{
if (key == null) throw new ArgumentNullException("key");
if (events != null)
{
EventHandler handler = (EventHandler)events[key];
if (handler != null) handler(this, EventArgs.Empty);
}
}

// actual events
private static readonly object BarKey = new object();
public event EventHandler Bar
{
add { AddHandler(BarKey, value); }
remove { RemoveHandler(BarKey, value); }
}
public void DoSomet()
{
OnEvent(BarKey);
}
 
M

Marc Gravell

Yes, that is what Component (and thus Control) use to provide sparse
events; re the linear search, dictionary would only start to be
quicker for high numbers of events - for most typical classes (i.e.
<100 events), linear search is probably still the faster option.
Actually, the main gripe I have with EventHandlerList is that I can't
check whether it is empty. It would be nice to throw away the list if
the last handler unsubscribes...

Marc
 
D

damiensawyer

Thanks to both of you - that was great!

Lots to play with there - however chances are I'll implement most of
it.

For the record, with regards to my original question, I ended up
taking the option of passing in logging function using a delegate.

Cheers,


Damien
 
M

Marc Gravell

Damien; glad to help ;-p

Pete - did a quick test, and for me the "get" time balances
(dictionary vs eventhandlerlist) at around 150 (subscribed) events,
based on still using an object key; dictionary has the higher
insertion cost, of course. I've taken into account the need to do a
Delegate.Combine to be comparable to EventHandlerList.

Marc

using System;
using System.Collections.Generic;
using System.ComponentModel;
using System.Diagnostics;
static class Program
{

static void Main()
{
RunTest(1,1); // JIT

RunTest(10, 5000); // JIT
RunTest(50, 5000); // JIT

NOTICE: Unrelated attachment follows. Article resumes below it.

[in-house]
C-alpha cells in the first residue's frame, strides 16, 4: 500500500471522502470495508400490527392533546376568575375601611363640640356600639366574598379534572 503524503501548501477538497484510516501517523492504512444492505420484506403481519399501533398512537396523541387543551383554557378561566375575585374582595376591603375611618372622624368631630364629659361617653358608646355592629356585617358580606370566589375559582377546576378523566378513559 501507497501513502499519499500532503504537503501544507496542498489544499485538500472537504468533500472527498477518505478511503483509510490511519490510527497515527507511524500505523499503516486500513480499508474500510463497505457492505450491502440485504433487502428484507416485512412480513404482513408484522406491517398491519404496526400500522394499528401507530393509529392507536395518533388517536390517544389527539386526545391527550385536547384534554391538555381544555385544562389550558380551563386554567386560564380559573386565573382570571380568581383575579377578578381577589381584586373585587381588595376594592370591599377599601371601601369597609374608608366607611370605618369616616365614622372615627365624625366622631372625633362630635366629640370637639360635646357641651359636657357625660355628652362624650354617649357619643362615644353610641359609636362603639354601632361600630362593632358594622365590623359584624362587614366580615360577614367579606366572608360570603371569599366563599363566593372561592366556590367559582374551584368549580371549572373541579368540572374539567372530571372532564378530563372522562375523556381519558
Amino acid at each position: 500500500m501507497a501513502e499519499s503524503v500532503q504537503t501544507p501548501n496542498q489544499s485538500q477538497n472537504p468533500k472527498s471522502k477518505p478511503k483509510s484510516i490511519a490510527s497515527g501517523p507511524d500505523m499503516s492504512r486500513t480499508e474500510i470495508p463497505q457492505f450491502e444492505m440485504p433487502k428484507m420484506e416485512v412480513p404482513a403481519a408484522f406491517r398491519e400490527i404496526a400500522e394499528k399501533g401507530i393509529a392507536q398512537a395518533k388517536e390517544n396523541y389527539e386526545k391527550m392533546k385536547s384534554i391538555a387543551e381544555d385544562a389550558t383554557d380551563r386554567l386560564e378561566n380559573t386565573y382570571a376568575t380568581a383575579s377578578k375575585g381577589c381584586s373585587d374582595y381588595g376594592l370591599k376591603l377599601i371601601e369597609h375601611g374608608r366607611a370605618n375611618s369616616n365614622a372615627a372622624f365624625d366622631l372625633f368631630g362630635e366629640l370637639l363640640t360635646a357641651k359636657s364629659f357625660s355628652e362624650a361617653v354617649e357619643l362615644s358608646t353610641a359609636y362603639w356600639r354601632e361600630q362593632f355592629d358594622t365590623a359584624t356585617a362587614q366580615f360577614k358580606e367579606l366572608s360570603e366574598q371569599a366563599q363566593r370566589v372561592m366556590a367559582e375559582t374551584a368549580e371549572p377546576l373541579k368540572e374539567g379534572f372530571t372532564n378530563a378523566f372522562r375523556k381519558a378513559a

RunTest(100, 5000); // JIT
RunTest(150, 5000); // JIT
RunTest(200, 5000); // JIT
}
static void RunTest(int count, int repeat)
{
GC.Collect(GC.MaxGeneration, GCCollectionMode.Forced);
GC.Collect(GC.MaxGeneration, GCCollectionMode.Forced);
object[] keys = new object[count];
EventHandler[] handlers = new EventHandler[count];
for (int i = 0; i < keys.Length; i++)
{
keys = new object();
handlers = delegate { };
}

Stopwatch watch = Stopwatch.StartNew();
EventHandlerList list = null;
for (int r = 0; r < repeat; r++)
{
list = new EventHandlerList();
for (int i = 0; i < keys.Length; i++)
{
list.AddHandler(keys, handlers);
}
for (int i = 0; i < keys.Length; i++)
{
list.AddHandler(keys, handlers);
}
}
watch.Stop();
Console.WriteLine("EventHandlerList:Add 2x{0}x{1}; {2}",
count,repeat,watch.ElapsedMilliseconds);

watch.Reset();
watch.Start();
for (int r = 0; r < repeat; r++)
{
for (int i = 0; i < keys.Length; i++)
{
EventHandler handler = (EventHandler)list[keys];
}
}
watch.Stop();
Console.WriteLine("EventHandlerList:Get {0}x{1}; {2}",
count, repeat, watch.ElapsedMilliseconds);

watch.Reset();
watch.Start();
Dictionary<object, EventHandler> dict = null;
for (int r = 0; r < repeat; r++)
{
dict = new Dictionary<object, EventHandler>();
for (int i = 0; i < keys.Length; i++)
{
EventHandler old;
if (dict.TryGetValue(keys, out old))
{
dict[keys] =
(EventHandler)Delegate.Combine(old, handlers);
}
else
{
dict.Add(keys, handlers);
}
}
for (int i = 0; i < keys.Length; i++)
{
EventHandler old;
if (dict.TryGetValue(keys, out old))
{
dict[keys] =
(EventHandler)Delegate.Combine(old, handlers);
}
else
{
dict.Add(keys, handlers);
}
}
}
watch.Stop();